i suppose bar venues dont want to get too fussy about quietness or people will delay going to the bar and drink less.
  9. pete c

    pete c I've got a zappy little nappy

    I think people have different attitudes to music, some love it, need it and feed upon it to nourish their soul and others* just regard it as a pleasant background musak to their own oh so important ego.

    *I pity them
  10. scotpaulabear

    scotpaulabear Halfway up my own guitar, propping up another bar

    Awww Ian, you put on a fantastic gig and I'm sorry that they gave you hassle. I was off to the back/side so didn't really hear it so much, just one of the girls sitting at the bar who was a bit... overenthusiastic! You actually care about the music you put on, it's a shame you feel discouraged. I appreciate what you do and so do all our friends who were there that night :biggrin:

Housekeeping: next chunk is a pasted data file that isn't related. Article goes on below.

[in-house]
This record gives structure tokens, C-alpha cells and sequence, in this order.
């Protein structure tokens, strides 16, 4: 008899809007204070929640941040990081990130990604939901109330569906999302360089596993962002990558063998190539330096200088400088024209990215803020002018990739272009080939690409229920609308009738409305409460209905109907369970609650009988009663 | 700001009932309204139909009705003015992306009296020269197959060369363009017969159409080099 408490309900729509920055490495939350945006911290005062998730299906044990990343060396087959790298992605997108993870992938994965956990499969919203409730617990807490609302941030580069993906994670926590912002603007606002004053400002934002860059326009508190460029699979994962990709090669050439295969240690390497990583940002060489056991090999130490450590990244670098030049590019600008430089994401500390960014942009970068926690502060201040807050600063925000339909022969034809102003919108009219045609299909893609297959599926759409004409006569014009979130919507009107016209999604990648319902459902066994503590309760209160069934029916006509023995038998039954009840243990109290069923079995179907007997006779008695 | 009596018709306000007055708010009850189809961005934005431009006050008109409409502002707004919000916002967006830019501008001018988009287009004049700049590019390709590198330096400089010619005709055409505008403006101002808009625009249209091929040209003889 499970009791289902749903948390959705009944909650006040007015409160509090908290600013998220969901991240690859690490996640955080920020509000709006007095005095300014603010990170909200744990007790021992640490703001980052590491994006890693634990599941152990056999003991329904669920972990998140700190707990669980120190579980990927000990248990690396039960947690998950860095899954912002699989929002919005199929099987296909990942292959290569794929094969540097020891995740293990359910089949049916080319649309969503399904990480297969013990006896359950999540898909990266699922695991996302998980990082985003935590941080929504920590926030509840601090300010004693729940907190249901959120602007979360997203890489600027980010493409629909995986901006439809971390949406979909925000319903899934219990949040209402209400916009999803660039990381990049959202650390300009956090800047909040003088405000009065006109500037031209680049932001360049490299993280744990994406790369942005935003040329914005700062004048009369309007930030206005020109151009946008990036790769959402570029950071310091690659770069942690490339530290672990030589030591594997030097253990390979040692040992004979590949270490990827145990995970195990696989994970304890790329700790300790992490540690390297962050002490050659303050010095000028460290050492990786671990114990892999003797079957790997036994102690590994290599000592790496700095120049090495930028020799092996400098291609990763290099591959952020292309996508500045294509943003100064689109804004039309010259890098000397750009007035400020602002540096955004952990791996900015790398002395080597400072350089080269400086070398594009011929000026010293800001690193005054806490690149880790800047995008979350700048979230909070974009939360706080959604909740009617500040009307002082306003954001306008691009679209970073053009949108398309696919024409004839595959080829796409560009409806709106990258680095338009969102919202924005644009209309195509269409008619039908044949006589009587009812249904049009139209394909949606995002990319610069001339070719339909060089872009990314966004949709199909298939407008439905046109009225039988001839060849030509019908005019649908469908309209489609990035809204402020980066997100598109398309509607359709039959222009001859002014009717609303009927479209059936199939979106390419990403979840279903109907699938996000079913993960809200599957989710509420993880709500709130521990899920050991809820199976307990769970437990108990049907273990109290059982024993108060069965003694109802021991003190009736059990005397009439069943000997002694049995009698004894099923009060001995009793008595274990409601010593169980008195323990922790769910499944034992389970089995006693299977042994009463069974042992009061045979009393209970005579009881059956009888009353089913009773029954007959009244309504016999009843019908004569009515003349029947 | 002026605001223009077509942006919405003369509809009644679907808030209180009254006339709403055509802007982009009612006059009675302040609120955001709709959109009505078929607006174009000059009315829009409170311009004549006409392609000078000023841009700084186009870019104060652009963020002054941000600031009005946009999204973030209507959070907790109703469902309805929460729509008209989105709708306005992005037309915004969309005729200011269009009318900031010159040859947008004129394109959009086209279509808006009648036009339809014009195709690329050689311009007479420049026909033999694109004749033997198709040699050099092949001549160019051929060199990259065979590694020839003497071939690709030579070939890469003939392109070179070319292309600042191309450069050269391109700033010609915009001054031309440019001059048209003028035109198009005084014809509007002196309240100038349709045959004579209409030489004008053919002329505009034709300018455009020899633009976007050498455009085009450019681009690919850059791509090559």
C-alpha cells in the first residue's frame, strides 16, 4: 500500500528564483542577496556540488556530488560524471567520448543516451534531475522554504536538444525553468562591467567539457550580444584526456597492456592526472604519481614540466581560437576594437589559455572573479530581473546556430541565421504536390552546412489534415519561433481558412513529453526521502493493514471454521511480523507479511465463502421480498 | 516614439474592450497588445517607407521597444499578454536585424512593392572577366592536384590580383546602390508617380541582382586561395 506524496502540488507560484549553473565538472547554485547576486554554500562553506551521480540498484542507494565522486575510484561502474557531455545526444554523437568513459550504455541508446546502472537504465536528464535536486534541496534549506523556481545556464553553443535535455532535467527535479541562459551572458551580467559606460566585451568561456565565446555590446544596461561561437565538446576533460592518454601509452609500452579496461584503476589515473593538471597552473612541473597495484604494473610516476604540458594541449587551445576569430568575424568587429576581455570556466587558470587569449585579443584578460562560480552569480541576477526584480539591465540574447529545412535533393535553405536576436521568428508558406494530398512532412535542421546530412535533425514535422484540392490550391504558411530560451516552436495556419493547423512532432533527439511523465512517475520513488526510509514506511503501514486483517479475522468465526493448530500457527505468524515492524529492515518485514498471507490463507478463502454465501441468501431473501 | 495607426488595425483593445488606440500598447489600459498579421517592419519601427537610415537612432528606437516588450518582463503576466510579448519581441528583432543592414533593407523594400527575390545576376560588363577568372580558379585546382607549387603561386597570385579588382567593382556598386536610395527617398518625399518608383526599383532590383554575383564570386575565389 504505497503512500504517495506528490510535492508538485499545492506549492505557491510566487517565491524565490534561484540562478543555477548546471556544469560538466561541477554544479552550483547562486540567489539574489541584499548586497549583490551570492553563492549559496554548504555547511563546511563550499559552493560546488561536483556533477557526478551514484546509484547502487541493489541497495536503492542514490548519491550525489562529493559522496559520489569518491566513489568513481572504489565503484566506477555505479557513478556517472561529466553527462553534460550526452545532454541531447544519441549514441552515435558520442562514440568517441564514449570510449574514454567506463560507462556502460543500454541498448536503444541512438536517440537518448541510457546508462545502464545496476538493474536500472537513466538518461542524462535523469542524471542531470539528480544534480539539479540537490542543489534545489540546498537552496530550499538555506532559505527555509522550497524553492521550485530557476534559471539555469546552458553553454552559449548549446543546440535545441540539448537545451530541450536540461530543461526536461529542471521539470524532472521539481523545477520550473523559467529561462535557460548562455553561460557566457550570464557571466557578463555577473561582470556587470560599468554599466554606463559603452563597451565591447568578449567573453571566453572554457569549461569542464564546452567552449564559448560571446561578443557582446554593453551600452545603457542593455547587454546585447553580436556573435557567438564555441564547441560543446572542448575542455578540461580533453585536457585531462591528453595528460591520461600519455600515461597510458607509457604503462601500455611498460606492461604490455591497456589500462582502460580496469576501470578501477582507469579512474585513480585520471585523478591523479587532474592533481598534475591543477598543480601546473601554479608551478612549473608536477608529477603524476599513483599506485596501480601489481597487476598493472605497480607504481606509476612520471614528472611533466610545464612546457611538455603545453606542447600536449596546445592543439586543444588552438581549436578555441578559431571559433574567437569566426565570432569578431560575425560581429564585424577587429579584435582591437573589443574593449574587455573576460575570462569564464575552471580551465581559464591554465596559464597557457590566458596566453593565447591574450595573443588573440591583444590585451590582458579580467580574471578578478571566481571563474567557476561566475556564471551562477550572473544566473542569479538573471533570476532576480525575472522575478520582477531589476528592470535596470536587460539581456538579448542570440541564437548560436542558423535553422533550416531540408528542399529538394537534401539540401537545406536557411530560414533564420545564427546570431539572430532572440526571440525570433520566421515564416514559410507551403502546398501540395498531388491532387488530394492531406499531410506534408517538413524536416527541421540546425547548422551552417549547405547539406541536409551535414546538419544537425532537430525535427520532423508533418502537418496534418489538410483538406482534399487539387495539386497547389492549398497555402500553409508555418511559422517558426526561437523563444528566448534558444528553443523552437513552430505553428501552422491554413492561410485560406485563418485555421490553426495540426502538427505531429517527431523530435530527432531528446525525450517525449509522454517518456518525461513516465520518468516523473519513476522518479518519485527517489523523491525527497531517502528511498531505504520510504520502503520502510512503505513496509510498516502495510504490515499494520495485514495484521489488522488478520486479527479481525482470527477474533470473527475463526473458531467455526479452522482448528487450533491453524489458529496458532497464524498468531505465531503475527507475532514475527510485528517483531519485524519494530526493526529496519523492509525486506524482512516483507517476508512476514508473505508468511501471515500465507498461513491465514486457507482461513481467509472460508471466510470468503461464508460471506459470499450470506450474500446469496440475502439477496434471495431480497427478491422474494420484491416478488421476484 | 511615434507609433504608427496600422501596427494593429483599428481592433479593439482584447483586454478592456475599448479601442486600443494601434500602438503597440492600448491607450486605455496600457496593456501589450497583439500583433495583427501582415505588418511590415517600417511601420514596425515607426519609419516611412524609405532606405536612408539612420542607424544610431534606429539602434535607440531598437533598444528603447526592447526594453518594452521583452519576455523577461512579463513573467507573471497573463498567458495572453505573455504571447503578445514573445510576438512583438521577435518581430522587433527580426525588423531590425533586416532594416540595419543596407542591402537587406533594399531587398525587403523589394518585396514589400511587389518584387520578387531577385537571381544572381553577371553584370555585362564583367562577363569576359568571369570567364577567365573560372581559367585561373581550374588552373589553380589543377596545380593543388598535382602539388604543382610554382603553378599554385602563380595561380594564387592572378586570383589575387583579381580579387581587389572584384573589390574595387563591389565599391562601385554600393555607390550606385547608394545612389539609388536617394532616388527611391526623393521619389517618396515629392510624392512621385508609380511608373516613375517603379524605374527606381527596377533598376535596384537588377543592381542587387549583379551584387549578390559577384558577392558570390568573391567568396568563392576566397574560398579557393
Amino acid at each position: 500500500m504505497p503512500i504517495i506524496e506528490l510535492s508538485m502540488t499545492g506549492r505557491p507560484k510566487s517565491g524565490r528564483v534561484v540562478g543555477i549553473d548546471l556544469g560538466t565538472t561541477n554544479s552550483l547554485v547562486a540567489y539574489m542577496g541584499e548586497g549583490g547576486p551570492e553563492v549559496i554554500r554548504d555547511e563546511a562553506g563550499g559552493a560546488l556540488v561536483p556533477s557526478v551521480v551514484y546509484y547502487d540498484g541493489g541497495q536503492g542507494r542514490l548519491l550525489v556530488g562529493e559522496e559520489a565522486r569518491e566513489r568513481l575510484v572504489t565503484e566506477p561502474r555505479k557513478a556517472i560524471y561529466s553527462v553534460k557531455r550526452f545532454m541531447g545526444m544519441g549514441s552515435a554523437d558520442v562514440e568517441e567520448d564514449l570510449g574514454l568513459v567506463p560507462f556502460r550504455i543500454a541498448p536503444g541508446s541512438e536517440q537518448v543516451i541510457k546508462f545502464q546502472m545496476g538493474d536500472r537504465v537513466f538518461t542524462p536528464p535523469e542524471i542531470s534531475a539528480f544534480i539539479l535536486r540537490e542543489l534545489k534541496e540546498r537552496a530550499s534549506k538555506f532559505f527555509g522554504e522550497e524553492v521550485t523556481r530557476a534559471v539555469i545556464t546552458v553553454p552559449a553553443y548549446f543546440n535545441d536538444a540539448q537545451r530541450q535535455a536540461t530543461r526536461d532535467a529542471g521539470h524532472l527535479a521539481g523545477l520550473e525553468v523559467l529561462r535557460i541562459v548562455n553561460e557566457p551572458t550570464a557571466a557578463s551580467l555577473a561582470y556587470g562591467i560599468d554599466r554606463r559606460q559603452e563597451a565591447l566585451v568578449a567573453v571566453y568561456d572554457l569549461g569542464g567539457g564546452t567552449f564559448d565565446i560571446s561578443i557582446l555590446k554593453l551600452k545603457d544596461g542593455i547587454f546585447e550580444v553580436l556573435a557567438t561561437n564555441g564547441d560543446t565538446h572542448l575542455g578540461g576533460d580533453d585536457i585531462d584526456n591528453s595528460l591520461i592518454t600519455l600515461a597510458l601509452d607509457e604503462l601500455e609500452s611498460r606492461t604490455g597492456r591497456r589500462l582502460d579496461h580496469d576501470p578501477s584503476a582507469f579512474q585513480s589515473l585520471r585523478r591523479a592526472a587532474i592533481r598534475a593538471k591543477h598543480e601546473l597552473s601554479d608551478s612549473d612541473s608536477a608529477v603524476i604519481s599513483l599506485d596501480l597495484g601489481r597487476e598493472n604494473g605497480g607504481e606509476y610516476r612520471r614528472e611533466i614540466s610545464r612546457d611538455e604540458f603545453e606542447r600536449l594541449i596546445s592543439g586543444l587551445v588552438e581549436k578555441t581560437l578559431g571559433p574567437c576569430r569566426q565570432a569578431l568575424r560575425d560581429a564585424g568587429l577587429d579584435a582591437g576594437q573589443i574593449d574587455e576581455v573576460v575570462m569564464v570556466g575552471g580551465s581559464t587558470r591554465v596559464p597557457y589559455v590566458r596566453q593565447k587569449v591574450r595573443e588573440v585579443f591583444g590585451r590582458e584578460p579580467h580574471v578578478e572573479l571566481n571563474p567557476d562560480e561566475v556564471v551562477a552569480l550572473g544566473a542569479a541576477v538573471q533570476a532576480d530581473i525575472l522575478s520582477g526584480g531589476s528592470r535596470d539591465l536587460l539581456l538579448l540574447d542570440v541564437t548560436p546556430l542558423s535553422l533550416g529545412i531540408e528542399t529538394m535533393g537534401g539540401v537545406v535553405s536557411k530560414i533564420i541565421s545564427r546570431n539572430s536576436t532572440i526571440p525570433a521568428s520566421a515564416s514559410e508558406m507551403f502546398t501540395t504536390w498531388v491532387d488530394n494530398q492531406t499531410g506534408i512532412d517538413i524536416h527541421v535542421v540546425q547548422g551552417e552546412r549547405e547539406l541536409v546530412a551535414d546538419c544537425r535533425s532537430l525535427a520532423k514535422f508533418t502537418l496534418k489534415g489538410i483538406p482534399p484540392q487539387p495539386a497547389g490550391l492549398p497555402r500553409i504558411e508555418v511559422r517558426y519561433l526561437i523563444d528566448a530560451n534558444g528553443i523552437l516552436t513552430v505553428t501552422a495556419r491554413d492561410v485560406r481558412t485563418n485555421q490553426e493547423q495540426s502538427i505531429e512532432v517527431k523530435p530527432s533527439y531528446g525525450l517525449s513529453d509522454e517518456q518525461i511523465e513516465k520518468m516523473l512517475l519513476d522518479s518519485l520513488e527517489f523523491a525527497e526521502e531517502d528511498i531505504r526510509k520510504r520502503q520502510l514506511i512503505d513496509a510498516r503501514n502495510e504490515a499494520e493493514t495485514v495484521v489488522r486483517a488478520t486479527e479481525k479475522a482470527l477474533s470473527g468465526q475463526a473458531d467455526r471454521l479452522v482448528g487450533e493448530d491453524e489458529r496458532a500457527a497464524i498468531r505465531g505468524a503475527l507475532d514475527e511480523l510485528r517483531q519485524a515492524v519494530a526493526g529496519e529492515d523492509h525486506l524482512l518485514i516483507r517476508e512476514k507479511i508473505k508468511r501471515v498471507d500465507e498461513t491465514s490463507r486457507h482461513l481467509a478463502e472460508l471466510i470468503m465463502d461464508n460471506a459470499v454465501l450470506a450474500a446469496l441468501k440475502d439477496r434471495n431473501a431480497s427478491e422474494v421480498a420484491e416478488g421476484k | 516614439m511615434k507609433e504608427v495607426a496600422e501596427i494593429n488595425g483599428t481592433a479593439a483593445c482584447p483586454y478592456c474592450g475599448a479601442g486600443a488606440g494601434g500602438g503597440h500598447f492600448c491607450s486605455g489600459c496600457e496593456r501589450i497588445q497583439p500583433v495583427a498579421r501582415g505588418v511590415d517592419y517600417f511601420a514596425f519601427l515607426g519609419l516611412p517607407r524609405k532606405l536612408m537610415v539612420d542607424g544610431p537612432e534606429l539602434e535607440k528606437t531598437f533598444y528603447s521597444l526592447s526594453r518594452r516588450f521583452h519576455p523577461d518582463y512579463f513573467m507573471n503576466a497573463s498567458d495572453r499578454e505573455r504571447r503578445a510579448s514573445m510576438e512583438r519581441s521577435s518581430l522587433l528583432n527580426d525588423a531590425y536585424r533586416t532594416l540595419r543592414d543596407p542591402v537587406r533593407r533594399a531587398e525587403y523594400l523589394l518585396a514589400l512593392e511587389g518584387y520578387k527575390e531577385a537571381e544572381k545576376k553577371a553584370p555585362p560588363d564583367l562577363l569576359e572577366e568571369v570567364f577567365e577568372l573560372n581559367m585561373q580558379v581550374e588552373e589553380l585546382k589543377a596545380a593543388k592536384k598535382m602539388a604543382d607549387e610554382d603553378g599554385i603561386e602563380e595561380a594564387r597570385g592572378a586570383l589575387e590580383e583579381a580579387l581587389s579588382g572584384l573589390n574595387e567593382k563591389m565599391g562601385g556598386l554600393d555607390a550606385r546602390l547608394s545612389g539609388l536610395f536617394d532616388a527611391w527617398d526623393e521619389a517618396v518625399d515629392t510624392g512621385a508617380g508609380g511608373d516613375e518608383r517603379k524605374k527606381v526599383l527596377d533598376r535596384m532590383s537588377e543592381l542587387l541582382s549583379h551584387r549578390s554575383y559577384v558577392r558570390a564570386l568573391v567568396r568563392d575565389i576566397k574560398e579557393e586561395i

I will never understand why you pay to go to a gig then speak so loud and so long that you are paying no attention and you ruin other people's experience on top of it... so bizarre :confused1: And yeah, a lot of it is alcohol. We've cut back on the gigs we do at King Tuts in Glasgow, as main acts now don't start til 10:30 so the bar can sell more booze. So not only do we miss the last train, but the crowds there are way more... how shall we say, refreshed and annoying these days. Really a shame, as that was once my fave venue in Scotland - their loss, but I'm sure they're counting their beer money happily.